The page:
Cancer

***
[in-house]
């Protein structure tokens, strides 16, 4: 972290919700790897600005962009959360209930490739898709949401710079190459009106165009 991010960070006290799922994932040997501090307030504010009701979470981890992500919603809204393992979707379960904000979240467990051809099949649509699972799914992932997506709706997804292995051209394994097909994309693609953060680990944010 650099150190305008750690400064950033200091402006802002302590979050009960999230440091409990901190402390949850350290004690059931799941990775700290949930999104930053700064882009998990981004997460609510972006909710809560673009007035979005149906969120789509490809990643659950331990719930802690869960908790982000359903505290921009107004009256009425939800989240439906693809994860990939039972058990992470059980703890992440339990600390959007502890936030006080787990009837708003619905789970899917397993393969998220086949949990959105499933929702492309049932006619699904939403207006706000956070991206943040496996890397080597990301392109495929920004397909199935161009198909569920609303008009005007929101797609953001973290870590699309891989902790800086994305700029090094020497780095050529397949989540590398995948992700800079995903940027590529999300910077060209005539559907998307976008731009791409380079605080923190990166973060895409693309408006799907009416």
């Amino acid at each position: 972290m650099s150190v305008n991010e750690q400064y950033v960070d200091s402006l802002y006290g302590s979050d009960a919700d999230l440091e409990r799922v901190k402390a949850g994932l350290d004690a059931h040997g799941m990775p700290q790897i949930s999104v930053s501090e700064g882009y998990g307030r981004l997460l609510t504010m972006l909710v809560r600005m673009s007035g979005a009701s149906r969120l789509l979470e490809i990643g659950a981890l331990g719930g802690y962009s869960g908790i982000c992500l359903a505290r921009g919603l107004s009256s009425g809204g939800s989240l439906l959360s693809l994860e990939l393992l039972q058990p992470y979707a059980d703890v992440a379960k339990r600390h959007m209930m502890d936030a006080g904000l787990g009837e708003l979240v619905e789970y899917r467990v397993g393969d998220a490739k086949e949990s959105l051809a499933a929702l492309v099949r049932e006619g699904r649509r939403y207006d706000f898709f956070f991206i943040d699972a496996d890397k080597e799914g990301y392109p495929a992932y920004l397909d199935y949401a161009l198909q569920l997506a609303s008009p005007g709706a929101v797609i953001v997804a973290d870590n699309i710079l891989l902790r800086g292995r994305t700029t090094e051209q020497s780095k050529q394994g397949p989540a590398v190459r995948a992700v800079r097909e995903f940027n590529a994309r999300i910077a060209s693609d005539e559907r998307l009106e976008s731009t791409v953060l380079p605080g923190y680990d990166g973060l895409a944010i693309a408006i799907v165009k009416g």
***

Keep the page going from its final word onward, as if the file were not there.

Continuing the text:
Cancer is a product of cellular changes that cause disease through the uncontrolled growth and division of cells.  Over the past 150 years, many hypothesis have been proposed to explain the origin of cancer cells. These include the unregulated proliferation of cancer cells, metastasis (stage 4 cancer) and the histological classification of the cancer tissue (benign or malignant tumour).  In 1845, Rudolf Virchow found abnormal increases in white blood cells in some patients and in 1847 identified the condition as a blood disease called leukämie (leukaemia). In 1857, Virchow was first to identify chordoma a type of tumour that is developed at the base of the skull. Also,  in 1858, he presented the idea that cancer cells are the body’s own cells.  Currently, the most accepted theory of cancer is based on the hysteron proteron of the somatic mutation theory (SMT). In this model, the first event (mutations) occur after the cell has been transformed from a normal cell to a cancer cell via a process termed carcinogenesis. These mutations have increasingly been perceived as the causal event in the origin of the vast majority of cancers.  Currently, this model is challenged by a growing amount of experimental data and arguments that could either not be explained by the model or that contradict this model.  In one study of three subtypes ependymoma (glioma) brain tumours, it was found that one subtype carried an intrachromosomal translocation (a segment breaking off the chromosome and rejoining it at a different location): this creates a new tumour driving gene. The second subtype lacked the tumour driving mutations and had epigenetic modifications compared to the third subtype which had neither gene mutations nor epigenetic aberrations. Furthermore, the fact that normal tissues can display massive genetic changes including changes in cancer initiating and cancer driving genes.  Over the past few decades, several transfer experiments have demonstrated the effect of tumour suppressing of normal cytoplasm. These include mitochondrial transfer which has the ability to suppress tumour growth. This could be demonstrated – despite the presence of cancerous nuclear genomes – by showing the introduction of non-cancerous mitochondria into highly malignant breast cancer cells. Applying this approach had the effect of reversing the malignancy and down-regulating several oncogenic pathways such as invasion and in vivo tumour growth. Moreover, there are several non-genotoxic (non-mutagenic) carcinogens, including dichlorobenzene and chloroform, that initiate cancer formation.  Other oncological theories include oxidative phosphorylation which results in cellular energy loss and has a high impact on cancer formation.  Currently, there are several imaging modalities available to clinicians who diagnose, stage and treat human cancer: X-ray (plain film and computed tomography), ultrasound, magnetic resonance imaging, single-photon emission computed tomography, positron emission tomography and optical imaging. Of these, only four (MRI, CT, PET and SPECT) are capable of 3-D detection of cancer anywhere in the human body.